The St. Bernard Voice turned 124 last weekend

Jan 17th, 2014 | By | Category: Community
Some of The St. Bernard Voice’s staff members gathered for an informal Christmas party last month. Pictured are, standing from left, Publisher Emeritus Edwin Roy Jr., Calling It Home columnist Jimmy Delery, Managing Editor Terri A. Sercovich, Co-Publisher Dale Benoit, and Point of View columnist Ron Chapman; seated, bookkeeper Janie Scarabin, Co-Publisher Norris Babin Jr., graphic designer Brandi Rollo, and office assistant Kirstin Wolinski.

Some of The St. Bernard Voice’s staff members gathered for an informal Christmas party last month. Pictured are, standing from left, Publisher Emeritus Edwin Roy Jr., Calling It Home columnist Jimmy Delery, Managing Editor Terri A. Sercovich, Co-Publisher Dale Benoit, and Point of View columnist Ron Chapman; seated, bookkeeper Janie Scarabin, Co-Publisher Norris Babin Jr., graphic designer Brandi Rollo, and office assistant Kirstin Wolinski.

Saturday, January 11, marked the 124-year anniversary of The St. Bernard Voice’s founding by William F. Roy in 1890 as a one-page paper. The paper remained in the Roy family for three generations until Roy’s grandson, Edwin M. Roy Jr. (known to most as Mr. Roy) sold the business in 2008 to current publishers Norris Babin Jr. and Dale Benoit.

“All three of us tried to serve the people of St. Bernard as best we could,” said Mr. Roy. He said the paper stayed true to the Latin masthead, “Dum vivisus, vivamus, labore et honore” which translates to “let us live, while we are living, by labor and honor.”

The Voice is the oldest business in St. Bernard, beating Domino Sugar by one year.

William F. Roy
During William F. Roy’s tenure as editor, the paper covered such topics as bloody skirmishes among fur-trappers in eastern St. Bernard and the growth of the slaughterhouse business in Arabi.

The eldest Roy was known for his witty April Fools’ gags. One year, he wrote an article about the sudden appearance of Mexican revolutionary Pancho Villa at Jackson Barracks. Even though the article clearly stated “Happy April Fools’ Day” at the end, the story was picked up by other newspapers and caught the attention of the federal government, who erroneously sent in troops to hunt Villa down.

Mr. Roy still fondly remembers going into the Voice’s office at 234 Mehle Street in Arabi, its home for more than 100 years, when his grandfather ran the paper.

“I can remember coming into the office for Hershey bars and Doublemint gum,” said Mr. Roy.

The eldest Roy served twice as the president of the Louisiana Press Association and edited the paper for 57 years.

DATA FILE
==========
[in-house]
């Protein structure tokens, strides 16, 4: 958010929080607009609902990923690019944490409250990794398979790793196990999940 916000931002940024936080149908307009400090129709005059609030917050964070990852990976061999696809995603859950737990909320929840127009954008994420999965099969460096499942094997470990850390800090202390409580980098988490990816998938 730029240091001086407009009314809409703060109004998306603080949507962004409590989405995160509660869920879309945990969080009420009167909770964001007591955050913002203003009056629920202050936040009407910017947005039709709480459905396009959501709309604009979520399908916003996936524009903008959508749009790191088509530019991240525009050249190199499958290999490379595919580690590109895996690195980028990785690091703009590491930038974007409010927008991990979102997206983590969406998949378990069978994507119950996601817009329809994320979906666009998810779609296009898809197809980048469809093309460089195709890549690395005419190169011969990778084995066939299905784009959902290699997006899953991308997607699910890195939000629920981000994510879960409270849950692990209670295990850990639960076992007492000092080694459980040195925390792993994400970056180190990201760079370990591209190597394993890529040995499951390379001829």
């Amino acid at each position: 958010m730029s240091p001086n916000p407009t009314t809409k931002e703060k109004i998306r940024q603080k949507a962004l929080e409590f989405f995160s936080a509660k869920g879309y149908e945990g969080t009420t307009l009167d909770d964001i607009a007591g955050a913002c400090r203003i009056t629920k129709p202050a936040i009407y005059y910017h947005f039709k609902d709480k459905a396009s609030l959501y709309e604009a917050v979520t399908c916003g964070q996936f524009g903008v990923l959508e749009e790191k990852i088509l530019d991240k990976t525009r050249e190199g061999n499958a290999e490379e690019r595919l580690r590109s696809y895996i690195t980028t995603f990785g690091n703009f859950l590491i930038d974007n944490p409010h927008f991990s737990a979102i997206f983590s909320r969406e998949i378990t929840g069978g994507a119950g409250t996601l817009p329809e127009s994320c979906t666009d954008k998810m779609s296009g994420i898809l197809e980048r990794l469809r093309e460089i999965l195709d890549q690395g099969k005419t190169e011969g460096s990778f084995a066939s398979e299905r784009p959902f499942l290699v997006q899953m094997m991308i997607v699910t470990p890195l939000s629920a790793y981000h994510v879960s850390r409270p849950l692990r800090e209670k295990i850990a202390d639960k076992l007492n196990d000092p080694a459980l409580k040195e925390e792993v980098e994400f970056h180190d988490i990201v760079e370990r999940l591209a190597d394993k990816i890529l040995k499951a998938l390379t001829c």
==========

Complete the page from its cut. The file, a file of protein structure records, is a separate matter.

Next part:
Edwin M. Roy Sr.
William F. Roy’s son Edwin M. Roy Sr., who worked at the Voice with his father for several years, took over as editor when his father died in 1947. Edwin Sr. kept his finger on the pulse of the community even as the parish’s population swelled fivefold while he was editor. Like his father, he also had the distinction of serving as president of the Louisiana Press Association.

Edwin M. Roy Jr.
Mr. Roy took over for his father in 1975, and, like his forebears, managed to steer the paper through times of rapid change for St. Bernard Parish. The Voice’s office suffered extensive damage in the wake of Hurricane Katrina, which led Mr. Roy to sell the paper in 2008. Mr. Roy still serves as the publisher emeritus and works three days each week.

Norris Babin Jr., who along with Dale Benoit purchased the paper from Mr. Roy, is optimistic about the paper’s future.

“I am proud and honored to be part of the newspaper and organization that is The St. Bernard Voice. The paper, started by Mr. Roy’s grandfather, has always stood for what is just and what is ethical, and has strived to get the news to the people of St. Bernard Parish,” said Babin.

“Now beginning our 124th year, we look forward to creating a future that follows our past,” he continued. “With new technology, The St. Bernard Voice can continue to be the viable thread, in print and online, that holds our parish together during good times and in bad.”

Most of the office’s newspaper archives are now brittle from water damage. Luckily, many of the earliest issues were micro-filmed and can now be viewed at the Louisiana State University library.

The Voice owners and staff are eagerly awaiting next year’s 125th anniversary.

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